Published on April 8th, 2013 | by Heather Carr2
Fracking for Geothermal Energy
France outlawed hydraulic fracturing, or fracking, in 2011, yet companies are being granted licenses for fracking – as long as the fractures will be used for geothermal energy. Do the risks of fracking evaporate when it’s used for sustainable energy?
Fracking is a procedure used in the oil and gas industry to improve the flow of hydrocarbons. Water, sand, and chemicals are injected into existing fractures, causing more fractures and opening up routes for migration of fluids underground. It is a very successful method for getting oil and gas out of the ground.
There is a great deal of concern about whether the chemicals injected into the ground during fracking are making it into our water supply. Some areas are considering banning the practice. A town in Colorado was recently sued by the oil and gas industry for doing just that. Because fracking is exempt from the Clean Water Act, few studies have been done in the US to discover the effects on ground water.
France banned fracking in 2011, citing serious health and environmental risks. However, in February, Environment Minister Delphine Batho granted two geothermal exploration licenses and said she is looking at eighteen more. The process used in the geothermal exploration is similar to fracking.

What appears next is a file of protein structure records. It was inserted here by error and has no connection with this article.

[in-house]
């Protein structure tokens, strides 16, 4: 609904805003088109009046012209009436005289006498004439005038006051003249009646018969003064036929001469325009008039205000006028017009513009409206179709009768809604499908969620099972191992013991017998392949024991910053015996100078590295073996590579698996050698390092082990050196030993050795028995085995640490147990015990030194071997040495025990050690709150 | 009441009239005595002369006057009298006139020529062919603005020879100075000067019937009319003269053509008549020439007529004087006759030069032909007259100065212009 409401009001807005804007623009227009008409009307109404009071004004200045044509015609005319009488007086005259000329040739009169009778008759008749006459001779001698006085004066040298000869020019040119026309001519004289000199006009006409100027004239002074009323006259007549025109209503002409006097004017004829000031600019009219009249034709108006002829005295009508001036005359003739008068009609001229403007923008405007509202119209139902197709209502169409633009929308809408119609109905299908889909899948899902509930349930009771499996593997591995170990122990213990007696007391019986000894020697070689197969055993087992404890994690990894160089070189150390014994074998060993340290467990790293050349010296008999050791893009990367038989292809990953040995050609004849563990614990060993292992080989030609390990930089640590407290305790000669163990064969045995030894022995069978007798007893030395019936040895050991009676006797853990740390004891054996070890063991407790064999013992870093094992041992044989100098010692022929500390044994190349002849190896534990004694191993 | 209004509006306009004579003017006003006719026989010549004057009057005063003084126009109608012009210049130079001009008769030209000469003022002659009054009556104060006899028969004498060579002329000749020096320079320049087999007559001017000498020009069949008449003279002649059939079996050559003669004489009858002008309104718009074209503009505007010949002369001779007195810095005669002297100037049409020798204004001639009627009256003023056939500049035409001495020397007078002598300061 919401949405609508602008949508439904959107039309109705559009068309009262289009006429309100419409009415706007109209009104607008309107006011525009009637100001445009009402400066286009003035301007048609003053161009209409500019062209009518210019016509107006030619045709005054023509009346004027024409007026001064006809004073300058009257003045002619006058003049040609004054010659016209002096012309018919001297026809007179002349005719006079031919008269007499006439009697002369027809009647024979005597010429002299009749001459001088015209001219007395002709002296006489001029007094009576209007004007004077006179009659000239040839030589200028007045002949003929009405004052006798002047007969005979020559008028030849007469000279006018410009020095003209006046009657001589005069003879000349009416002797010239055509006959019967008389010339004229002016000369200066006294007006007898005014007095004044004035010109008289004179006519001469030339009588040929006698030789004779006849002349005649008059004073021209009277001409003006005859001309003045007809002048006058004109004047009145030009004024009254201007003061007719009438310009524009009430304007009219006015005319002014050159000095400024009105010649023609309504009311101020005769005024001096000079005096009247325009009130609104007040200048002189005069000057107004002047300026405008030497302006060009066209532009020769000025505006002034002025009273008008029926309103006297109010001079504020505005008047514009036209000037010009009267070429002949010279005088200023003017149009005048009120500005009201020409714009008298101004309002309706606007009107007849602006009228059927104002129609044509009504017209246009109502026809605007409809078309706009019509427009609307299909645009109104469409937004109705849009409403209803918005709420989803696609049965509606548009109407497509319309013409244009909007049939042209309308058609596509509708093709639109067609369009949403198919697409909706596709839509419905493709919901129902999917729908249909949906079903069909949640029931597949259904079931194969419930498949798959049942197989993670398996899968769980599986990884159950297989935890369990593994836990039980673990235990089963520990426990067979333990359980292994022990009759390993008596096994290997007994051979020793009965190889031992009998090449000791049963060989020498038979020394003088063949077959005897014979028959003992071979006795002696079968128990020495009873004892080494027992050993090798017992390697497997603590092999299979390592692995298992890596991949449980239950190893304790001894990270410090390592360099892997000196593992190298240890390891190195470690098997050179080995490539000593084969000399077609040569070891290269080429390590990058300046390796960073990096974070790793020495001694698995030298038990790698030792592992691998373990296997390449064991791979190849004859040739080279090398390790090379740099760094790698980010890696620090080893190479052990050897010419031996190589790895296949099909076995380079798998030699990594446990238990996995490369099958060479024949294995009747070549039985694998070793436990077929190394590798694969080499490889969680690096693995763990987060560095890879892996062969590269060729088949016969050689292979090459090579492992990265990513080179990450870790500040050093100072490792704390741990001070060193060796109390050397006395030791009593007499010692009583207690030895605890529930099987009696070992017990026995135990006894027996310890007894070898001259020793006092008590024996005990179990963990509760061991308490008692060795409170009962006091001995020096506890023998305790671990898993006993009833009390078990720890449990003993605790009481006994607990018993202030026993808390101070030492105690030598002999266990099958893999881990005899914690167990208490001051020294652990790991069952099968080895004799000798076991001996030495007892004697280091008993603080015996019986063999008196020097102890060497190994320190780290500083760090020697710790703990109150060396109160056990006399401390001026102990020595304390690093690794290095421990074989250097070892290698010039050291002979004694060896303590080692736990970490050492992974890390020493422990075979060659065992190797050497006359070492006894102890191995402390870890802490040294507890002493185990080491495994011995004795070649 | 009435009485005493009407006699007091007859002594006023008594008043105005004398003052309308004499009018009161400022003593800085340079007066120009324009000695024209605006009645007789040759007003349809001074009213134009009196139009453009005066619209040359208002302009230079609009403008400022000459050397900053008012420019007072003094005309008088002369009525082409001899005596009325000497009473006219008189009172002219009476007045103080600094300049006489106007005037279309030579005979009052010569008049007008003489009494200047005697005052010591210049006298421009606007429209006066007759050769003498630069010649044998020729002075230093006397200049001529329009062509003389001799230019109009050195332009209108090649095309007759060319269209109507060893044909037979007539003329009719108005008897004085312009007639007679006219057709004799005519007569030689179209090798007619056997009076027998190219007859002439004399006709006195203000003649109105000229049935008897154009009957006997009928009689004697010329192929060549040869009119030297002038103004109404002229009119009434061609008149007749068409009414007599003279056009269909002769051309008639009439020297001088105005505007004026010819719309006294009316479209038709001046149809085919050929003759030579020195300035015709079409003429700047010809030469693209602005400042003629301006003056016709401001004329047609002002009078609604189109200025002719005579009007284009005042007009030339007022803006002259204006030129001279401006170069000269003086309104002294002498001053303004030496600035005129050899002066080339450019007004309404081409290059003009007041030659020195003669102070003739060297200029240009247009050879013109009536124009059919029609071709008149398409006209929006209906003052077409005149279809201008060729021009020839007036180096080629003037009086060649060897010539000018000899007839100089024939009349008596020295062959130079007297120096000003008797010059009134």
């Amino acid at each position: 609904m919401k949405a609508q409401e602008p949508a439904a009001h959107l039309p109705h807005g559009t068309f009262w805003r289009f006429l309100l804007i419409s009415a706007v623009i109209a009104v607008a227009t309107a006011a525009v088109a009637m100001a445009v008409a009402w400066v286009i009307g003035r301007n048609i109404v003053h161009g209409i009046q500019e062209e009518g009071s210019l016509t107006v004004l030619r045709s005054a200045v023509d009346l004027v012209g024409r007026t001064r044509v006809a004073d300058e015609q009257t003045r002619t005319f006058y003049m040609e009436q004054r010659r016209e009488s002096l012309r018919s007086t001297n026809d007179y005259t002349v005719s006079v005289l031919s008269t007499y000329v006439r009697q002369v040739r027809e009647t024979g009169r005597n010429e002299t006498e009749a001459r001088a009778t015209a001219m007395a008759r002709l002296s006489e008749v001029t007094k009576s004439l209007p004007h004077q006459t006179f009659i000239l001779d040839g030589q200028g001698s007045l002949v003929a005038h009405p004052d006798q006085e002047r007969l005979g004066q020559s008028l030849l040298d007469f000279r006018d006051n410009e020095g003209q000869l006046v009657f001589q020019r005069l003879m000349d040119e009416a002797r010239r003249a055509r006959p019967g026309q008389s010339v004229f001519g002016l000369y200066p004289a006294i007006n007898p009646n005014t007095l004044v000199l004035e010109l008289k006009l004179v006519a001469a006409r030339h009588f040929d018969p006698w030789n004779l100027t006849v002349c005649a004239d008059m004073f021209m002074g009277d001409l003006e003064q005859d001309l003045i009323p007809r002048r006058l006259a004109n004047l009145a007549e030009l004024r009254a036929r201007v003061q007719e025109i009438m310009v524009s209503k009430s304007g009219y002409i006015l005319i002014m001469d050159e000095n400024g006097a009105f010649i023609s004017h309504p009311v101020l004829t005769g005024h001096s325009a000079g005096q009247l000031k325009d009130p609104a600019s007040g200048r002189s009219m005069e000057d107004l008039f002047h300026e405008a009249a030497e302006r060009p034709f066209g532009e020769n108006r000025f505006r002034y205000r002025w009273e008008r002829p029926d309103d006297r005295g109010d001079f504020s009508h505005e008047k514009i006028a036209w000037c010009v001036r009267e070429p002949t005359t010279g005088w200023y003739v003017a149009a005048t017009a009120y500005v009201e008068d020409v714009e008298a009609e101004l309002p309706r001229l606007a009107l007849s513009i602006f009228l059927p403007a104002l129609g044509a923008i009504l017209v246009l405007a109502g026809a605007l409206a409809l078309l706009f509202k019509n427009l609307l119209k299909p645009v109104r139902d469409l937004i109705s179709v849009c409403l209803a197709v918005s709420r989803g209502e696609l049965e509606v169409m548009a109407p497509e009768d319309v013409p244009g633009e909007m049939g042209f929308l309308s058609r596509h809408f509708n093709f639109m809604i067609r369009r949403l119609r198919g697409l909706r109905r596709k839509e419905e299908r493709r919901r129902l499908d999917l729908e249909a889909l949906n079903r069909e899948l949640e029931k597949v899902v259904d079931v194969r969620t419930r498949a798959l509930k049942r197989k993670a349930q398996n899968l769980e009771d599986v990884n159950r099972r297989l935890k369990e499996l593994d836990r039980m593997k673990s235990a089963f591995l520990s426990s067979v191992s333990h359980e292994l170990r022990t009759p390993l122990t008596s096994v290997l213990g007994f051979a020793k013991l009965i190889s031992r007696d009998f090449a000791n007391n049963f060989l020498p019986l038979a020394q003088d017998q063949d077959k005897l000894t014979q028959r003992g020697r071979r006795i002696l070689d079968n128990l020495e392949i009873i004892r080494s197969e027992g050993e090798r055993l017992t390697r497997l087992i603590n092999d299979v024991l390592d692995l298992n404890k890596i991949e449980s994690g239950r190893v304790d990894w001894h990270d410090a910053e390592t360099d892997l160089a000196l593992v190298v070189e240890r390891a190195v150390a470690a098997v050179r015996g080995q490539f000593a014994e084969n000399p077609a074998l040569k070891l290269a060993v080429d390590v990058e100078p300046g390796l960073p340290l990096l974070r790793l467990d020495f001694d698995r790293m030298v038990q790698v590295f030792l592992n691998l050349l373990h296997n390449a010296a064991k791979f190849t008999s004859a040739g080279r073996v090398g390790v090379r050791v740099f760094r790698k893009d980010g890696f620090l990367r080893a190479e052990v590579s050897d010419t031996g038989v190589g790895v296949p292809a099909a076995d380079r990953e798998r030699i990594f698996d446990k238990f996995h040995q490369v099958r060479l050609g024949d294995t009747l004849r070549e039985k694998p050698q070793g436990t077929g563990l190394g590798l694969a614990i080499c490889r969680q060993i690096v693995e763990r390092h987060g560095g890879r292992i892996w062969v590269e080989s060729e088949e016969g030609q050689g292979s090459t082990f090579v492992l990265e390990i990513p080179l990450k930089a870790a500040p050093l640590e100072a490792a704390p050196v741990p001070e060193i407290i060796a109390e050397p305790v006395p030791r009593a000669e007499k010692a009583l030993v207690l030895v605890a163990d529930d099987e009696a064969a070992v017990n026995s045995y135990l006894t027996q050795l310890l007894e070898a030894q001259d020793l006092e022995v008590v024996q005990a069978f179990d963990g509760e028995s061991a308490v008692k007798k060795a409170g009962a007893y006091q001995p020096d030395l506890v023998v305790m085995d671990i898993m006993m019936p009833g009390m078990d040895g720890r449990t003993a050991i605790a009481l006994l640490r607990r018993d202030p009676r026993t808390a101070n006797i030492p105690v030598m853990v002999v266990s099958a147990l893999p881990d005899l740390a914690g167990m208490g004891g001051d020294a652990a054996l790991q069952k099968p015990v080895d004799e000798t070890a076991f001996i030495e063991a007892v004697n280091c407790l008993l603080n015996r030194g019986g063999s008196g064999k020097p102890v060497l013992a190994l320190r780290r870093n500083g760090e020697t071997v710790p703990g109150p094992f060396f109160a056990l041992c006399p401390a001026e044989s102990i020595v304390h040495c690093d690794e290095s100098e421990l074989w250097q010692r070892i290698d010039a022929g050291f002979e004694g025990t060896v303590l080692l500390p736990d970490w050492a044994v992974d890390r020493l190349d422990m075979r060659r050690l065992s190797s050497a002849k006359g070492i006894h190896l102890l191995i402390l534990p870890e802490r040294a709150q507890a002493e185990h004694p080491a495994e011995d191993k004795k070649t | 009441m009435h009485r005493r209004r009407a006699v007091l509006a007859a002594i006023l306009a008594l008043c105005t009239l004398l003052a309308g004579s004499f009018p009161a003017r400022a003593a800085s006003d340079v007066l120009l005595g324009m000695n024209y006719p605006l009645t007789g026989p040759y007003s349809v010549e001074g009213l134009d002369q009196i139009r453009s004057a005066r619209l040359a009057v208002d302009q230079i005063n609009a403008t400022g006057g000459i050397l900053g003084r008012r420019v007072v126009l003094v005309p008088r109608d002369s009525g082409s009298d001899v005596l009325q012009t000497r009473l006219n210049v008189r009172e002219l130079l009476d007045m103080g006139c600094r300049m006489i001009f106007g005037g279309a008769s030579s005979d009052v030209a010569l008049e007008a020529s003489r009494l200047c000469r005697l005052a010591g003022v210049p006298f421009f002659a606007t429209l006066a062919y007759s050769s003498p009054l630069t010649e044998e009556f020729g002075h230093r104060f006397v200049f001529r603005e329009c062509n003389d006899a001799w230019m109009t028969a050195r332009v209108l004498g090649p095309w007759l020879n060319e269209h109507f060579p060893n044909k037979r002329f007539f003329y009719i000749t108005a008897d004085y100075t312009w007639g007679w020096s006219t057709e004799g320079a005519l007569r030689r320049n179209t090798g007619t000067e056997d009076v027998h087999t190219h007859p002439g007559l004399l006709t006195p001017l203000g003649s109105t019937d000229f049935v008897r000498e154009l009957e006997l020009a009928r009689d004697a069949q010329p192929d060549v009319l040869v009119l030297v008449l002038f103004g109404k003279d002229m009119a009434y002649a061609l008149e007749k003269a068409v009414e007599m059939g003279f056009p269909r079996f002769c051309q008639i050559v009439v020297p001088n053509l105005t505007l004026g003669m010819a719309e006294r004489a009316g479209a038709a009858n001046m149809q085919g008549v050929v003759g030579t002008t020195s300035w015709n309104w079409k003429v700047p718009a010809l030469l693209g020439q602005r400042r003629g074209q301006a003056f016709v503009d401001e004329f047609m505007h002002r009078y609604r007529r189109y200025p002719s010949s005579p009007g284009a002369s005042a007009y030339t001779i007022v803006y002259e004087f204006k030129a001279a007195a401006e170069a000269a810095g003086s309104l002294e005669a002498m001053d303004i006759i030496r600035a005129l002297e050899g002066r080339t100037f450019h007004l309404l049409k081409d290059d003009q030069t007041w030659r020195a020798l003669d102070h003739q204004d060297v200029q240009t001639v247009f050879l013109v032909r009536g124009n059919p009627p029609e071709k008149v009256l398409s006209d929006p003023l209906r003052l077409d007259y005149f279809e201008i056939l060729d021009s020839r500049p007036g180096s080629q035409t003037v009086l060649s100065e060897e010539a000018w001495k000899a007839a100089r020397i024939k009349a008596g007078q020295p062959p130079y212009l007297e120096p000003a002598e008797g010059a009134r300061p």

Instead of injecting water, sand, and chemicals into the ground to open up cracks, the geothermal exploration industry will inject water and acid. One difference, according to French geothermal advocates, is that the geothermal exploration will open existing fractures that have been closed off by mineral deposits, allowing the heat to flow upwards.
The oil and gas industry is protesting the double standard created by allowing geothermal fracking, saying it’s the same thing as fracking to release hydrocarbons. If one is dangerous to ground water, then so is the other.
The geothermal permits already granted are to Electerre de France SAS in the Massif Central mountains and to Groupe Fonroche Energie in the Pyrenees.
Telera Peak in the Pyrenees photo via Shutterstock